Printer Ink

Tech Market Brief

Introduction

Printing dates back thousands of years to the dawn of human civilization. Its earliest inception, originating in Mesopotamia, was the use of stamps to create duplicate images on wet clay. Over the years, printing technology has advanced exponentially and has the potential to continue doing so in the future. Here we discuss a few of the most popular types of printers available on the market today.

Laser Printers

Technology:

Laser printers have a non-impact printing process. As the name suggests, they use a highly focused laser beam passed through a system of lenses and mirrors, which rotate the beam back and forth over a negatively charged drum or photoconductor. Electrons exposed to the beam's light become charged and fall away, leaving a precise projection of the image to be printed on the cylindrical drum. The negative electrons remaining on the drum attract particles of powdered toner. The rotating drum then transfers the image onto paper. The process is finished by passing the paper through intense heat, fusing the toner, and the image, onto the paper.

Compare and Contrast:

Laser printers are the most popular choice for business offices. They're fast, precise, and have the processing power to handle multiple workloads. While the printer itself may be more expensive than an inkjet, laser printers are more cost effective in the long run. The toner cartridges they use are less expensive and last longer than liquid ink. And because the toner is a dry powder, there's less chance of spoilage due to long periods of inactivity, unlike liquid ink which dries out. Toner also won't smudge or bleed in the way some liquid ink will, because it's baked into the paper.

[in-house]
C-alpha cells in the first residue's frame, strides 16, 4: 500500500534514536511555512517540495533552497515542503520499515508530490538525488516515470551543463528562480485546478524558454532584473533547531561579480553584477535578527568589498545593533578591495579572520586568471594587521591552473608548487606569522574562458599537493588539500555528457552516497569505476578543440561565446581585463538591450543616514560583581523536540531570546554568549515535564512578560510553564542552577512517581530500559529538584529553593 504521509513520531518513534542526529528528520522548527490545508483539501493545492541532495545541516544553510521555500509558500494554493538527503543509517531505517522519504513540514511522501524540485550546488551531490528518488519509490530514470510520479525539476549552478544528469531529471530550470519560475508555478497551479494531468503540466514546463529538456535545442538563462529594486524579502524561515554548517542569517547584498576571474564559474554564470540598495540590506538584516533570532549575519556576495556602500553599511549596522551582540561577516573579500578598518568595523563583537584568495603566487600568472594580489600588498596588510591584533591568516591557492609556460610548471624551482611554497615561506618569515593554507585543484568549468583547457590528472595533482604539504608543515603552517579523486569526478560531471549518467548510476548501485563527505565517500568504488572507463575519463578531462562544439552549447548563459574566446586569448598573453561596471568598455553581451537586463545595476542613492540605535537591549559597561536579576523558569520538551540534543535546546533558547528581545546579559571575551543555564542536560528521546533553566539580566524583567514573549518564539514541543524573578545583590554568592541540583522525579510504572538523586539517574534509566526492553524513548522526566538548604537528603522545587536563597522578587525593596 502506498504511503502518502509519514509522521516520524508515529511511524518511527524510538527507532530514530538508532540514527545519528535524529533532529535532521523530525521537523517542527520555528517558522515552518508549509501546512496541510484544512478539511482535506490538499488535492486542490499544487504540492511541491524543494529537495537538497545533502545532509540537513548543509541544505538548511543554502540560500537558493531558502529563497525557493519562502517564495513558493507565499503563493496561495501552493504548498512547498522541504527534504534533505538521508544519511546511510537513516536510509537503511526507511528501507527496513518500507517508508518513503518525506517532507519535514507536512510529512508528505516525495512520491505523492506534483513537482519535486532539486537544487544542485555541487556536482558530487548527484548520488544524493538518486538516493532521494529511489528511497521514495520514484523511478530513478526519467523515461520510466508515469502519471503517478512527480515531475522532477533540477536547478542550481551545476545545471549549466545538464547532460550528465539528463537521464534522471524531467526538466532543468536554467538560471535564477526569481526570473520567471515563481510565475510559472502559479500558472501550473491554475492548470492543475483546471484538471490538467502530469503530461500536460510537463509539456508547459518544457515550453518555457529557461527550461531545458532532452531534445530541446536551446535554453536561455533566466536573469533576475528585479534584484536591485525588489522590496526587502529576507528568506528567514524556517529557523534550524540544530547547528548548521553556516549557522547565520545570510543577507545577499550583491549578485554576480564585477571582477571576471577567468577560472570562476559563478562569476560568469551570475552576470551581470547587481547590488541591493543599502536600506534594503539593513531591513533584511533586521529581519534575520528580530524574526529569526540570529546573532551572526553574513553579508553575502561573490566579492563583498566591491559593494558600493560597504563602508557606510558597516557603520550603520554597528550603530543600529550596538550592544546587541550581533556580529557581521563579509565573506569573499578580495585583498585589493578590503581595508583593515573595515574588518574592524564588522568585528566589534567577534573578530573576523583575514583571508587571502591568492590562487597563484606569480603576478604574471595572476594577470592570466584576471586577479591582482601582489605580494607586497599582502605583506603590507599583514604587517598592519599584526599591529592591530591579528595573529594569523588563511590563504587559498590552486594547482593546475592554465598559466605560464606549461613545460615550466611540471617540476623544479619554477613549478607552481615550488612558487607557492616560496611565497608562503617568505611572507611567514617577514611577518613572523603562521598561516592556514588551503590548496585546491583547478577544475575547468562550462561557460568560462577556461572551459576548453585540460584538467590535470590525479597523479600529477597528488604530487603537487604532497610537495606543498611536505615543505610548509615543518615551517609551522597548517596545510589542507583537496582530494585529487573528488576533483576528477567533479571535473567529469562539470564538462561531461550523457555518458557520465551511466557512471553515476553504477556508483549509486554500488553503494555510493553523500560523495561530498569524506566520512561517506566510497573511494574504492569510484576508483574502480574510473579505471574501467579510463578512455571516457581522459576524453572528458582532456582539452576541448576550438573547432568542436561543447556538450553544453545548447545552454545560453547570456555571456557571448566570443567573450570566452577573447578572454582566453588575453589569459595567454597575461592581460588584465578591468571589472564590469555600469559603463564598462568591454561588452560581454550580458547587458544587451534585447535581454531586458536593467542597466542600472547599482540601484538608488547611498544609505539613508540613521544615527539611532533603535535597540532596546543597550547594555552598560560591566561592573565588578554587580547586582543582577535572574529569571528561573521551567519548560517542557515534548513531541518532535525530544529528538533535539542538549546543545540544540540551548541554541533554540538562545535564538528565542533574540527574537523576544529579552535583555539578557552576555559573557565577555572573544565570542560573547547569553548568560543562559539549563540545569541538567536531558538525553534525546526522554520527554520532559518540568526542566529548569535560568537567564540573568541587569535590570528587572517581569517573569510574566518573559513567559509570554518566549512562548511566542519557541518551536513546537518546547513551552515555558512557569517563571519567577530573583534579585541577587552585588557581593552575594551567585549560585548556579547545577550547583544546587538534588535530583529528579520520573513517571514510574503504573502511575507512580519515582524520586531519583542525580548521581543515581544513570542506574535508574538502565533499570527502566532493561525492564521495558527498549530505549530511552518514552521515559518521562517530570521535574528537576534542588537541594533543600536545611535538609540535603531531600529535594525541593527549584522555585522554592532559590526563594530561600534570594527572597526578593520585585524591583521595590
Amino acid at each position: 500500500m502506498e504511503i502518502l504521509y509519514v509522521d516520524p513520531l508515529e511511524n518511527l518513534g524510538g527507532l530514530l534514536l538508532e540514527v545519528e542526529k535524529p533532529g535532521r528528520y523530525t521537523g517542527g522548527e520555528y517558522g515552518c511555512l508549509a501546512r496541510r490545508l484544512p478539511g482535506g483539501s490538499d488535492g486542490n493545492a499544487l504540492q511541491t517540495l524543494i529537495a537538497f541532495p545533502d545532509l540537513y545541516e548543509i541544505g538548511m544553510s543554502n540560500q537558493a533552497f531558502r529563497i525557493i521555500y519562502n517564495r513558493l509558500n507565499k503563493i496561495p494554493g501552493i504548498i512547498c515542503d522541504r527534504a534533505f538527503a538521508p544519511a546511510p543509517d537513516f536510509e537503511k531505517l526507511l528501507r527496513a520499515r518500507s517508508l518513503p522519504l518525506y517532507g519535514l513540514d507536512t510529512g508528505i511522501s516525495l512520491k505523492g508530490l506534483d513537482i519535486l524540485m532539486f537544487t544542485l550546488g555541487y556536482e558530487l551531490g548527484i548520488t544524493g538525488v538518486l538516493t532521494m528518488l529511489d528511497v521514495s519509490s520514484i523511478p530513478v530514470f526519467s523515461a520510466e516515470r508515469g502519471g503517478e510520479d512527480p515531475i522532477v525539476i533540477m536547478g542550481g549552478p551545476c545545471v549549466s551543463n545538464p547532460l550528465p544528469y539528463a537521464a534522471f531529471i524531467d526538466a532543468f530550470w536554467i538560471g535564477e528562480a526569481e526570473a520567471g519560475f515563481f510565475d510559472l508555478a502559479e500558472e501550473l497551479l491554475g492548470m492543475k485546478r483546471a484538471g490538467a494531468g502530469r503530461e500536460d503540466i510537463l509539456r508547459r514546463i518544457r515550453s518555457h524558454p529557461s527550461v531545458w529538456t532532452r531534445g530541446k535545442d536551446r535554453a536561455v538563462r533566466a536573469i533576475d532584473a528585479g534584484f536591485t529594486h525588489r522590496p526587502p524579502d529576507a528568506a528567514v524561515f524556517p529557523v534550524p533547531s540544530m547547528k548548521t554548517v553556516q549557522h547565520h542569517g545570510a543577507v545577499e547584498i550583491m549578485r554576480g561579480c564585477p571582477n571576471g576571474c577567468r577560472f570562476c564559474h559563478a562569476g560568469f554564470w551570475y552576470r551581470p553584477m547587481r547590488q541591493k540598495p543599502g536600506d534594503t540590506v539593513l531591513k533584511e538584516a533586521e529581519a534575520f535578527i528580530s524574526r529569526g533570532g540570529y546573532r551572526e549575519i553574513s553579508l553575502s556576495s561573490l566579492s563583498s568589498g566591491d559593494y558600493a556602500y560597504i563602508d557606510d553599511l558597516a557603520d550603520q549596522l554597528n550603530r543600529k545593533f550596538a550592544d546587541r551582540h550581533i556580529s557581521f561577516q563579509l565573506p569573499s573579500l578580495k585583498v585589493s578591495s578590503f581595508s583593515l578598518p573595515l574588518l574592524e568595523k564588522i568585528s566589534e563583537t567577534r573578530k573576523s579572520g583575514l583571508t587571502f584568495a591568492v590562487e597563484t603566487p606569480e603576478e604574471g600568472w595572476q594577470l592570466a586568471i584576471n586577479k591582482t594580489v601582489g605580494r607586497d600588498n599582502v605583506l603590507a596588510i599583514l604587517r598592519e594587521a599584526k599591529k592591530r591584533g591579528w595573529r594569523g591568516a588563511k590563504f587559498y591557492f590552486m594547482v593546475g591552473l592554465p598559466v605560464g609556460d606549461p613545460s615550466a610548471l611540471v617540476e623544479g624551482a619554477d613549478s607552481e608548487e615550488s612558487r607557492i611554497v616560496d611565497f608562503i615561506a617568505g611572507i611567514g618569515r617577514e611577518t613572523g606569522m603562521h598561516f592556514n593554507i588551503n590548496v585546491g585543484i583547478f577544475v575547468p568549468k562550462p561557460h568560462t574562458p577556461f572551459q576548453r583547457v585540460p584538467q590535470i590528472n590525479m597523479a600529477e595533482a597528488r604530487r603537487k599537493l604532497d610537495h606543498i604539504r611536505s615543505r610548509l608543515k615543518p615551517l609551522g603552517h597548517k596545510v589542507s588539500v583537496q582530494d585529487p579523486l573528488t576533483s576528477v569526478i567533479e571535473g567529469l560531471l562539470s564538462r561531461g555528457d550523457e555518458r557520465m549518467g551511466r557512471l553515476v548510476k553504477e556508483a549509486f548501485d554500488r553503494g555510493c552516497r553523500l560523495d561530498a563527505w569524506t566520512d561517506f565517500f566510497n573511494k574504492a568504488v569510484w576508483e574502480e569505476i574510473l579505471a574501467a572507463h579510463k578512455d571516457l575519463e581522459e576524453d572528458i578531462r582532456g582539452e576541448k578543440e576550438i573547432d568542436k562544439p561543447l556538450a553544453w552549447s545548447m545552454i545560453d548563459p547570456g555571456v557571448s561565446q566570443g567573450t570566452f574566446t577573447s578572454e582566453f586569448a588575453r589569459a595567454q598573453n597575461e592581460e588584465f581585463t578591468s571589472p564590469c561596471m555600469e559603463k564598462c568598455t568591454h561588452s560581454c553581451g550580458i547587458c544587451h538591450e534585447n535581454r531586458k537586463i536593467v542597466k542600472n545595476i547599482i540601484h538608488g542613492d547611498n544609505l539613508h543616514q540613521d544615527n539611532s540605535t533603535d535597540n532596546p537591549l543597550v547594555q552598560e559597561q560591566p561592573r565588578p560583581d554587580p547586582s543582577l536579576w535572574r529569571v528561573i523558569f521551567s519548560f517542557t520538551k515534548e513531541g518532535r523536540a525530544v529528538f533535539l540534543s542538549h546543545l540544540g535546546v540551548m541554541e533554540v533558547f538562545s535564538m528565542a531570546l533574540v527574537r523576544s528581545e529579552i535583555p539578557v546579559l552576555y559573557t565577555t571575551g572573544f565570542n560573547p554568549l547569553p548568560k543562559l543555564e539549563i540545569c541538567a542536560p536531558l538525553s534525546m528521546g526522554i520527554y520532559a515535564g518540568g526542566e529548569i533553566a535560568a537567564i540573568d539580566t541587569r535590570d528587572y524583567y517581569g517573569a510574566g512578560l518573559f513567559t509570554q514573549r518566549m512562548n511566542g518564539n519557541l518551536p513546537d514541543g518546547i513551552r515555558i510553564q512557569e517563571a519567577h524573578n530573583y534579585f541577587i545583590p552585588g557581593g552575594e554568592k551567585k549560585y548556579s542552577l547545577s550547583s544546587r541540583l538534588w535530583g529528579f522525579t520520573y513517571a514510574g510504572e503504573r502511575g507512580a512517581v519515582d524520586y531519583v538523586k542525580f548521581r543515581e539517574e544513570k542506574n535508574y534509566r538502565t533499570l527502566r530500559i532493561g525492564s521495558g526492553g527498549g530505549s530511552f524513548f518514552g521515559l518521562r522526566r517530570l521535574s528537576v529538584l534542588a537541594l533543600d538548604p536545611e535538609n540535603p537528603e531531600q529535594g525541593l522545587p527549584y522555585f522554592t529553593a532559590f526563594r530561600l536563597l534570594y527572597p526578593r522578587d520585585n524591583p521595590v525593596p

Market Share:

Laser printers currently hold a dominant share of the printer market, but its market has been declining at a rapid pace, more so than any other sector. Because of projected advancement in the inkjet market and continual decline in the overall printer market, laser printers are expected to soon be surpassed. Of the sectors within the laser market, HP holds the largest share of the market, with Canon coming in second - having surpassed Brother in recent years.

Laser Market Pie Chart

Inkjet Printers

Technology:

Inkjet printers create images by spraying extremely small droplets of liquid ink onto paper or other materials. This is a non-impact process. The ink drops are propelled by a series of nozzles which move back and forth across the paper as it's fed through the machine.

Compare and Contrast:

Inkjet Priniters are the most common type of printers used in households. They're suited for personal printing and smaller volumes. Inkjet printers are relatively affordable, but they require expensive liquid ink. This makes them more appropriate for personal use; the smaller print volume ensures that the printer's benefits aren't outweighted by the cost of ink added up in the long run. Inkjet printers are also much slower than other printers, which would be problematic in an office environment.